Adapted to your practice it means, do whatever it takes to collect as much as you can up front.
Unfortunately, this is not always possible in the medical office. Often, the person at the front desk doesn’t know ahead of time what the final charge will be.
If at all possible, collect up front, at the time of service, because it’s the easiest and the least complicated. The longer you wait, the more difficult it gets to collect your money, if you get it at all.
So here are a few ideas for you.
- Train your patients. Make it clear they understand payment is expected at the time of service, every time.
- Always collect payment before the appointment.
- When collecting payments don’t ask “Will you be paying this today?”, instead ask “How do you want to take care of this: cash, debit, or credit?” Offer your patients different options to pay their bill.
- If someone has difficulty keeping up with payments, refer them to a third party financing company to set up a payment plan. I suggest you do not extend credit yourself.
Someone Won’t Pay
The best-laid plans… don’t always work out.
So, what can you do when someone slipped through the cracks or just won’t pay an outstanding bill?
There are a few things you can do:
- Use an accounts receivables “Aging Report” to keep tabs on all unpaid balances.
- Have a billing system setup and ready to go.
- Start the billing process as soon as possible. If you want your money, don’t wait too long.
- Don’t send bills out forever. You may decide to send two or three statements, but not more. Remember that billing and sending statements is a courtesy on your part. If someone doesn’t respond or pay, move on to the next step,
- If all fails, turn over unpaid, overdue accounts to a collection agency… because some people won’t pay, regardless of what you do!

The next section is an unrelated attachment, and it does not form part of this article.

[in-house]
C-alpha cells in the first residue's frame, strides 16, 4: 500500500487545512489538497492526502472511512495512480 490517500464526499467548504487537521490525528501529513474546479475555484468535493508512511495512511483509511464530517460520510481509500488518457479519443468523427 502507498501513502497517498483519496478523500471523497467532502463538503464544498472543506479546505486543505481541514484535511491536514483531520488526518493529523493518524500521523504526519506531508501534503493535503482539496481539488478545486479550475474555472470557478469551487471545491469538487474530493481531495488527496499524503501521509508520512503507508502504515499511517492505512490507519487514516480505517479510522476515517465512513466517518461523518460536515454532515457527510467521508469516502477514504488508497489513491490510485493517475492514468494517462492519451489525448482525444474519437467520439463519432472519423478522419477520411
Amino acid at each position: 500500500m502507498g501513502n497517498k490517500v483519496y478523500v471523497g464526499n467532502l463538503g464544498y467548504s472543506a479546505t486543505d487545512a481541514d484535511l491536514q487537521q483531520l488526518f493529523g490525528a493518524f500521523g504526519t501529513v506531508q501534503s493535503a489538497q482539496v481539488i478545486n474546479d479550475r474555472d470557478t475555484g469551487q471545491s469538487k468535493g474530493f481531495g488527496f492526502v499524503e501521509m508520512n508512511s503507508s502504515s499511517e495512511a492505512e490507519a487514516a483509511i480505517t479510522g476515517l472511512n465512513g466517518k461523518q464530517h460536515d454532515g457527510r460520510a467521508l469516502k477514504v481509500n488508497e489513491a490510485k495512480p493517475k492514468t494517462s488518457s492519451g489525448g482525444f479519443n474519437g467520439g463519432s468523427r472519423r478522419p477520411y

Patient responsibility is a significant portion of your overall revenue today.
Develop policies and procedures to ensure you collect all payments from patients. Train your staff so they’re comfortable collecting payments and will enforce your policies.
Lastly, if you have a patient who refuses to cooperate, don’t be afraid to take the necessary steps. Turn over the account to collections without delay.
If you’d like to learn more about this topic, check out our short program on “Maximizing Your Front Desk Collections.”
Let us know what you think, leave a comment below.
By Johanna Hofmann, MBA, Lac, a regular contributor to the NPBusiness blog.
I oversee a GI practice that is dealing with patients whom are of lower socioeconomic status and we are sometimes in a situation where we arrange financial assistance by applying a 50% disc or making payment arrangements for patients whom cannot afford their copays or coinsurance. So is there a procedure we can follow to protect us from any legal issue, i.e. fraud from not charging a copay …?
The best things you can do are (a) read your contract to make sure you are not in any violations (b) have policies and procedures that address what you will do for patients that are unable to pay. (c) Make sure that whatever PP you put into place, you’ll want to include a financial policy specifically for these patients that they need to sign.
I don’t think you can discount their obligation, but you can certainly accept a payment plan. As long as you are not doing this routinely, you should be good. However, if you are doing this on a routine basis, then you’d have a bigger problem. Good luck!
Thanks for stopping by and asking the question.